WHEN is a tax not a tax? Answer: when a government quietly ditches it in the face of sustained hostility. The public health supplement, a tax few will have been aware of, has been placed in the out tray of the Scottish Government.
The entire policy was a farce. The tax was aimed at supermarkets. Most governments believe supermarkets are a necessary evil in life. Governments target profits using corporation tax. In Scotland, the Nationalists decided to introduce a public health supplement aimed at tackling the social cost of tobacco or alcohol in addition to the existing tax burden.
There would be a case for such a tax on two grounds. The first is that a tax should apply to any outlet for these products to meet the public health objectives. Second, the money raised should be spent on measures that tackle alcohol abuse and the devastating impact of tobacco. Neither condition was met by the SNP.
Only one in five cigarettes sold in Scotland was covered by this tax. One-fifth of alcohol sales was similarly not touched. The £95 million raised in 2012 was given to local councils. But they could, and did, spend the money on their own priorities. There was no central government sanction against this income being spent on local roads and, therefore, no link between the tax income and spend on measures to tackle alcohol and tobacco use.
There are two wider points. The supermarkets were not happy and cut up rough. The SNP was told publicly that if Scotland votes for independence, then there would be no UK-wide supermarket pricing. The implication was clear: supermarkets headquartered south of the Border might levy higher prices for goods in what would be the foreign country of Scotland.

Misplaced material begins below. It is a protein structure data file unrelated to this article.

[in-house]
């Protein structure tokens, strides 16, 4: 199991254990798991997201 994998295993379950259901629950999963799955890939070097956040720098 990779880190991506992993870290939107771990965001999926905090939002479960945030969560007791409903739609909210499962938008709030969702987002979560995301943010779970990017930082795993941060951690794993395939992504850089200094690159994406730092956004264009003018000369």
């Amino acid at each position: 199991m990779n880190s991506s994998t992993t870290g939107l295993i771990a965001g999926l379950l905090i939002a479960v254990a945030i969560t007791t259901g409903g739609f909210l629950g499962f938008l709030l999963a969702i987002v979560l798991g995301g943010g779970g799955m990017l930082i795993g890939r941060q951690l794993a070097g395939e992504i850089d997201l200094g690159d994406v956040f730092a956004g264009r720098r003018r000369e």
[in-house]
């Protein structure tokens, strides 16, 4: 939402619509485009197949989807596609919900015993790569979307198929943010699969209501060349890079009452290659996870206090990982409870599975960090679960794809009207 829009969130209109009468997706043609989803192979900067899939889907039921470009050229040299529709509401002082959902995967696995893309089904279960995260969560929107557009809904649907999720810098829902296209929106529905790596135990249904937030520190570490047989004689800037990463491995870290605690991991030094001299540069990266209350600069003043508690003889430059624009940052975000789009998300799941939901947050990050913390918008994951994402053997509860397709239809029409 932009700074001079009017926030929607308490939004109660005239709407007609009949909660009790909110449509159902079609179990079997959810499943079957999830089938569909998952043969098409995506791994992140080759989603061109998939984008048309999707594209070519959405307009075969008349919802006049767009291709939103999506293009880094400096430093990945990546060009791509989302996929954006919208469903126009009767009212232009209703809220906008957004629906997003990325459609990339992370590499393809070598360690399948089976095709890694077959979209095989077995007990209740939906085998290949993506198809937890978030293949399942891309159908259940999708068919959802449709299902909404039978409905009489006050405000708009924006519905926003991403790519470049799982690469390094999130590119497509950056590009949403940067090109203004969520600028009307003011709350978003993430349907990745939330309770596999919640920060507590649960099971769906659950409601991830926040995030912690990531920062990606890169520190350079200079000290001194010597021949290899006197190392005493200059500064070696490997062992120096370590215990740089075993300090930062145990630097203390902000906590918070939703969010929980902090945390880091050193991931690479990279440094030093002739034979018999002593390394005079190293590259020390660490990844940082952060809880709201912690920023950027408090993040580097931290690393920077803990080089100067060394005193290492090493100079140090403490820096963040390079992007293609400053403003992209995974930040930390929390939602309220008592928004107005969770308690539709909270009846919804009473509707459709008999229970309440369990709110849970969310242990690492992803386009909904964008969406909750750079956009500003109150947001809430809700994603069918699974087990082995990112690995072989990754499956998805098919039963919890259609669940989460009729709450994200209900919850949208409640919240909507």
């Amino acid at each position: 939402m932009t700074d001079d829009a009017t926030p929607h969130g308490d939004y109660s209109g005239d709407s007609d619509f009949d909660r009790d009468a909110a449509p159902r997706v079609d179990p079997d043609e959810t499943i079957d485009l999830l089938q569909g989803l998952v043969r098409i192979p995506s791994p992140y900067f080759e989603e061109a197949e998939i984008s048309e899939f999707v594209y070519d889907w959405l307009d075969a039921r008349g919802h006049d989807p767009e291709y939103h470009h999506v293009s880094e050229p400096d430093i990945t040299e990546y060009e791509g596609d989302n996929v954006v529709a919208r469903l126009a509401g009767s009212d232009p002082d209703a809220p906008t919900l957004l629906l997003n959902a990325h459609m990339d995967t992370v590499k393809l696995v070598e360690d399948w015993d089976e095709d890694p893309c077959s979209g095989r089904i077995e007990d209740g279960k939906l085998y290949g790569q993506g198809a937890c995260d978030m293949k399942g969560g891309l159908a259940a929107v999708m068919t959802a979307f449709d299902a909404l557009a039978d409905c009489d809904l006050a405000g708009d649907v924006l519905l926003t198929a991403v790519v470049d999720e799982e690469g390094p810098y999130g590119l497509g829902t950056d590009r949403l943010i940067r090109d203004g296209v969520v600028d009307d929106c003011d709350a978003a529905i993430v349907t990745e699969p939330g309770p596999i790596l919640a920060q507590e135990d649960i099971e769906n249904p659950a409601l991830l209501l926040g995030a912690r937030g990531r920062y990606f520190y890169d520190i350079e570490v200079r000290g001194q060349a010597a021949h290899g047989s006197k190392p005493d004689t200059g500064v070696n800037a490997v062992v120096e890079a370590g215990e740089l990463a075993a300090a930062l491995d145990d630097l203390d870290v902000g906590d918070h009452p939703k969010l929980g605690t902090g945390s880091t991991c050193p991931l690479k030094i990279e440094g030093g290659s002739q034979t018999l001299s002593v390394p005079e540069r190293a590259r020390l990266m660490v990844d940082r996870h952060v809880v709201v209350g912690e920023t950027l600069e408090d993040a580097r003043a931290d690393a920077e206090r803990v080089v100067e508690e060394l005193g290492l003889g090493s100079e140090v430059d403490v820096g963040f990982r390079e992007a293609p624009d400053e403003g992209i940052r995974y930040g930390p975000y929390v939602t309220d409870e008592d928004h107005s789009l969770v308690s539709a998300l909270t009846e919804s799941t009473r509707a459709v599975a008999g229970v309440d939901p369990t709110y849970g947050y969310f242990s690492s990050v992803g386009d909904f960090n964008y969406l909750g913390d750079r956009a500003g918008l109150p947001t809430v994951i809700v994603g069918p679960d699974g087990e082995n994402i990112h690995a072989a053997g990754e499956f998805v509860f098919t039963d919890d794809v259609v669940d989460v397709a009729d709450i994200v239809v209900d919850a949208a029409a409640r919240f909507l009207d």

This week a social attitudes survey was all about the cost of living. If voters think an independent Scotland will make the take-home pay packet larger, then they are more likely to vote Yes. The converse applies. So the price of cornflakes, milk and tea really matter. They are features of daily life and price is a factor that every voter takes into account. The Yes campaign could not have supermarkets threatening such cost-of-living increases. The policy was therefore ditched because of the potential damage to the main objective of the SNP – independence.
The SNP has made much of a business-friendly tax regime. This was undermined by a policy described as unprecedented and iniquitous by retail groups.
Business has been criticised for not stating its position on independence. This is an example of a more sophisticated and practical way to achieve a change of government policy. Threaten the Nationalists’ main reason for existing – and do it publicly, with facts and in a sustained way. The results are clear: a U turn with the minimum of fuss.
There is a lesson there for every organisation across Scotland.
• Tavish Scott is Liberal Democrat MSP for Shetland